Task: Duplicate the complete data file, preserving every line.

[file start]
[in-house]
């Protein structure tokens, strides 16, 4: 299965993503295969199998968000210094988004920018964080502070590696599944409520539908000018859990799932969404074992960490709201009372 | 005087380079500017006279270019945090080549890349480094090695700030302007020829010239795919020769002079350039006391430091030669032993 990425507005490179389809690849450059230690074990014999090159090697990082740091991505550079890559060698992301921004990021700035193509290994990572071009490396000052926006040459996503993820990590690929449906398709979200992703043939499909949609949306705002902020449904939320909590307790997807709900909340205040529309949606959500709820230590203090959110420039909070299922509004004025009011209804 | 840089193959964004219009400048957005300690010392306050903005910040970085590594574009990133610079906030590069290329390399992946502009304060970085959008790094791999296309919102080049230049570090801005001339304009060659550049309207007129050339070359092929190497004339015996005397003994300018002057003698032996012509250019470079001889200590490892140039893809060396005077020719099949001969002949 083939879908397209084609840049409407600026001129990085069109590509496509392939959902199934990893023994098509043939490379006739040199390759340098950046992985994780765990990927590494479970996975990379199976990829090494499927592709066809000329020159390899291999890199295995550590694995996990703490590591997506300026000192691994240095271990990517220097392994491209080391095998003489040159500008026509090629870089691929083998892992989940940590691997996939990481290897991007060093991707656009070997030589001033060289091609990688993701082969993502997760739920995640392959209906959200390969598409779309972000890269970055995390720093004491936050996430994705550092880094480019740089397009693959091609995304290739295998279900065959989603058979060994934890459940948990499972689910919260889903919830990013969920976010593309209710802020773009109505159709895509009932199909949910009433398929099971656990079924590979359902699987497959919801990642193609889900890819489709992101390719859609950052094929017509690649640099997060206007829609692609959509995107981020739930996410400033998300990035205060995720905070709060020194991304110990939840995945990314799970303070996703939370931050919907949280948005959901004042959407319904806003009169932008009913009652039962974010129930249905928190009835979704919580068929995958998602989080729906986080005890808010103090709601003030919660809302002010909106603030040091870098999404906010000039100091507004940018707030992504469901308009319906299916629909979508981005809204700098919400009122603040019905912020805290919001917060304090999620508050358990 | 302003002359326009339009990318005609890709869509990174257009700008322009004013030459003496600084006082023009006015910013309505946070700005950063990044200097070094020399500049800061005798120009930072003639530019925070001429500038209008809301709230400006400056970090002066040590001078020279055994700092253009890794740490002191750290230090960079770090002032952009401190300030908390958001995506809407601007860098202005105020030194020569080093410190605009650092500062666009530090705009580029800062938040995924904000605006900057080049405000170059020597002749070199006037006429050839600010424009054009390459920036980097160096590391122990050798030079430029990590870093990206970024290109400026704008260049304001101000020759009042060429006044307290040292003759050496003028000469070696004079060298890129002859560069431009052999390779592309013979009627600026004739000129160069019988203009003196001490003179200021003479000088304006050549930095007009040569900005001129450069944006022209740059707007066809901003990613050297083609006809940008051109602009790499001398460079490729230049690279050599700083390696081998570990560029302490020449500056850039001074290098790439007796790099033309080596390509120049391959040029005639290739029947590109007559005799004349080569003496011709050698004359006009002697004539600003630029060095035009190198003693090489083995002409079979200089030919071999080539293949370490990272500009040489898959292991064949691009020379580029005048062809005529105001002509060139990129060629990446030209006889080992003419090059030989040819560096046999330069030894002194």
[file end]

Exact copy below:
[in-house]
């Protein structure tokens, strides 16, 4: 299965993503295969199998968000210094988004920018964080502070590696599944409520539908000018859990799932969404074992960490709201009372 | 005087380079500017006279270019945090080549890349480094090695700030302007020829010239795919020769002079350039006391430091030669032993 990425507005490179389809690849450059230690074990014999090159090697990082740091991505550079890559060698992301921004990021700035193509290994990572071009490396000052926006040459996503993820990590690929449906398709979200992703043939499909949609949306705002902020449904939320909590307790997807709900909340205040529309949606959500709820230590203090959110420039909070299922509004004025009011209804 | 840089193959964004219009400048957005300690010392306050903005910040970085590594574009990133610079906030590069290329390399992946502009304060970085959008790094791999296309919102080049230049570090801005001339304009060659550049309207007129050339070359092929190497004339015996005397003994300018002057003698032996012509250019470079001889200590490892140039893809060396005077020719099949001969002949 083939879908397209084609840049409407600026001129990085069109590509496509392939959902199934990893023994098509043939490379006739040199390759340098950046992985994780765990990927590494479970996975990379199976990829090494499927592709066809000329020159390899291999890199295995550590694995996990703490590591997506300026000192691994240095271990990517220097392994491209080391095998003489040159500008026509090629870089691929083998892992989940940590691997996939990481290897991007060093991707656009070997030589001033060289091609990688993701082969993502997760739920995640392959209906959200390969598409779309972000890269970055995390720093004491936050996430994705550092880094480019740089397009693959091609995304290739295998279900065959989603058979060994934890459940948990499972689910919260889903919830990013969920976010593309209710802020773009109505159709895509009932199909949910009433398929099971656990079924590979359902699987497959919801990642193609889900890819489709992101390719859609950052094929017509690649640099997060206007829609692609959509995107981020739930996410400033998300990035205060995720905070709060020194991304110990939840995945990314799970303070996703939370931050919907949280948005959901004042959407319904806003009169932008009913009652039962974010129930249905928190009835979704919580068929995958998602989080729906986080005890808010103090709601003030919660809302002010909106603030040091870098999404906010000039100091507004940018707030992504469901308009319906299916629909979508981005809204700098919400009122603040019905912020805290919001917060304090999620508050358990 | 302003002359326009339009990318005609890709869509990174257009700008322009004013030459003496600084006082023009006015910013309505946070700005950063990044200097070094020399500049800061005798120009930072003639530019925070001429500038209008809301709230400006400056970090002066040590001078020279055994700092253009890794740490002191750290230090960079770090002032952009401190300030908390958001995506809407601007860098202005105020030194020569080093410190605009650092500062666009530090705009580029800062938040995924904000605006900057080049405000170059020597002749070199006037006429050839600010424009054009390459920036980097160096590391122990050798030079430029990590870093990206970024290109400026704008260049304001101000020759009042060429006044307290040292003759050496003028000469070696004079060298890129002859560069431009052999390779592309013979009627600026004739000129160069019988203009003196001490003179200021003479000088304006050549930095007009040569900005001129450069944006022209740059707007066809901003990613050297083609006809940008051109602009790499001398460079490729230049690279050599700083390696081998570990560029302490020449500056850039001074290098790439007796790099033309080596390509120049391959040029005639290739029947590109007559005799004349080569003496011709050698004359006009002697004539600003630029060095035009190198003693090489083995002409079979200089030919071999080539293949370490990272500009040489898959292991064949691009020379580029005048062809005529105001002509060139990129060629990446030209006889080992003419090059030989040819560096046999330069030894002194």